Here's the line-up, so far:
All That, a Saturday Night Live-styled show for kids which aired from 1994 until 2005. Notable alumni include Kenan Thompson, Kel Mitchell, Amanda Bynes, and Nick "Mr. Mariah" Cannon.
Kenan And Kel spun off into their own show in 1996 (until 2000). I was thrilled to see a familiar face in the cast, Dan Frischman (Arvid, everyone's favorite nerd from Head Of The Class), whose future was so bright that he had to wear shades! Case in point: Frischman played both 'guy on phone' on an episode of Seinfeld and County Records Clerk on Melrose Place. And, yes, I do remember both episodes!
Clarissa Explains It All, Melissa Joan Hart's first television series. Not quite as good as Sabrina, but that would really be expecting too much of a tv show!
Doug, a cute animated series which began in 1991.
So far, the reception has been wildly enthusiastic. TeenNick, never a contender for highest ratings in that particular scheduling block, received an impressive ratings boost during its first week, and certain social networks were all a-twitter with comments relating to the programming. The apparent success of the endeavor makes a curious viewer wonder if Nickelodeon will be expanding their new schedule with more blasts from the past. The hypnotic megamix commercial that TeenNick drums into our brains while we're watching this super-sweet block of programming shows copious clips of Double Dare, which I HOPE will soon be added. After all, who doesn't love Marc Summers? Just think, you could watch Double Dare and then tune into the Food Network to see what he's been eating on Unwrapped!
Retro programming on cable is not a new concept, of course. The HUB has been doing it for almost a year. They've been airing an exciting collection of older family-centric programming every weeknight (including The Wonder Years, Laverne & Shirley, Happy Days, Family Ties, Doogie Howser MD, and Batman). They relaunched three popular 1980s cartoons, Jem; Transformers; and G.I. Joe; and they added revamped versions of My Little Pony and Strawberry Shortcake to their channel, but they are noticeably inferior to the original series that launched many girls' playtimes. Speaking of revamped 1980s animated series, Cartoon Network aired the first episode of its new version of Thundercats, a favorite of mine in the 1980s, on Friday night at 8:00 PM. Sadly, it didn't reignite my love of the franchise. Perhaps Thundercats was never a very good show to begin with, or, maybe this version is too different. Interestingly, Will Friedle, who played Ben Savage's cuter older brother on Boy Meets World, voiced Lion-O in this new version. Personally, I would prefer to stick to Cartoon Network's superior Boomerang channel to satisfy my itch for old cartoons. It's a sure bet since it airs mostly classics from the 1960s to 1980s.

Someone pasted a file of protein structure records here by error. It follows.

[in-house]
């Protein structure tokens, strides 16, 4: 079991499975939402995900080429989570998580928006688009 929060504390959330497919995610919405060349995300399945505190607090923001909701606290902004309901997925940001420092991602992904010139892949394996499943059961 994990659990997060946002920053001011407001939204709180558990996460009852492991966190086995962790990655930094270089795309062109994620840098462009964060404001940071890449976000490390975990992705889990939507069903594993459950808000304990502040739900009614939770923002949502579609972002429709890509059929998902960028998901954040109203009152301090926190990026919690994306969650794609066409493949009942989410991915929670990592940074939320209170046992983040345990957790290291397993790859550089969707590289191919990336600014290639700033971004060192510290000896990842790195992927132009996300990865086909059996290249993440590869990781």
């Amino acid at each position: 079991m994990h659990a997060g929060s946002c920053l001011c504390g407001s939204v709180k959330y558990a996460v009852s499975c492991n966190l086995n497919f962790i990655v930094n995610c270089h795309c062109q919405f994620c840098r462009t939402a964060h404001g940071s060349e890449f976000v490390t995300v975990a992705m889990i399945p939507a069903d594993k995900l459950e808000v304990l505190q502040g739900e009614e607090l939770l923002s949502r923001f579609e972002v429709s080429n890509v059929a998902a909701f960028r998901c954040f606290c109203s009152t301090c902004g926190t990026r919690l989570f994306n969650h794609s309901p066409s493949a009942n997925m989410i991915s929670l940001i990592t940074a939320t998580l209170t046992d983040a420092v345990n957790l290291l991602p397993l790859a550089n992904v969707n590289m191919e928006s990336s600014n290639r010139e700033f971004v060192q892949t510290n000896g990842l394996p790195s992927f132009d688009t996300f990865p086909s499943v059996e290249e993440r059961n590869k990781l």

While The HUB is a breath of fresh air, it's surely taking inspiration from the once glorious Nick At Nite. I'm still gutted at the poor state of Nick At Nite and its younger sibling, TV Land. Both have become disappointing wastelands airing non-remarkable and fairly recent crap like The George Lopez Show and The Nanny. Three's Company is great, but it begs the question: how much Mr. Furley can one really take? (Also, 'did the production team spend all their money on Mr. Furley's medallions?,' but that's a different issue for a future post) What happened to Nickelodeon's mission to provide CLASSIC tv programming to the masses? I have to assume they felt that they had exhausted people with the timeless, and they wanted to appeal to an audience with lower expectations. I hope that the Nickelodeon programmers will take a cue from the popularity of their 90s block and bring back the 80s.. and the 70s.. and the 60s.. and the 50s..! Wouldn't it be great if they would repopulate their schedule with fun and innovative programming again? I should also add that the Nickelodeon channel predated these 1990s shows by about a decade, and while these might have been what put Nick on the map, it would be great for them to open their vault doors a little wider.
Other cable and non-cable channels should take a hint, too! Comedy Central, for example, used to be a decent channel but now only shows random guys narrating lame YouTube videos and unfunny comedians I've never heard of doing terrible stand-up routines. I'd be willing to fashion a whole new schedule of 'oldie' Comedy Central programs for them!
My retro dream channel, however, would be devoted to vintage PBS. Old PBS children's programming can't be beaten by anything that's on television today. From whole episodes of classic Sesame Street, Electric Company, and Mr. Rogers through 3-2-1 Contact, Square One TV, and Reading Rainbow -- not to mention the best geographical game show ever, Where In The World Is Carmen Sandiego? -- this would be a fantastic idea and a huge draw to PBS. In fact, I bet they would see a boost in donations if they would reinstate some of their better fare. Personally, I think we all could use a review of these fun, educational gems. Sometimes one forgets letters of the alphabet, how to add, and how to form a proper sentence. We're probably also lacking in basic science and geographical knowledge, as well as the gentle art of civility as taught to us by Mr. Fred Rogers. Leave out the Bar(lo)ney, Clifford, and Elmo! Make that E in "E/I" count, PBS!
Well, one can dream about these ultimate schedules, but Nick's new programming block is a step in the right direction, and I recommend tuning in every weeknight (from 12 to 2 AM EST) if you were a fan of any of these shows that were, you know, all that!
[The 90s Were All That block 12 AM - 2 AM (reshown 2 AM - 4 AM) TeenNick channel, Monday-Friday. Check your local listings and the official website]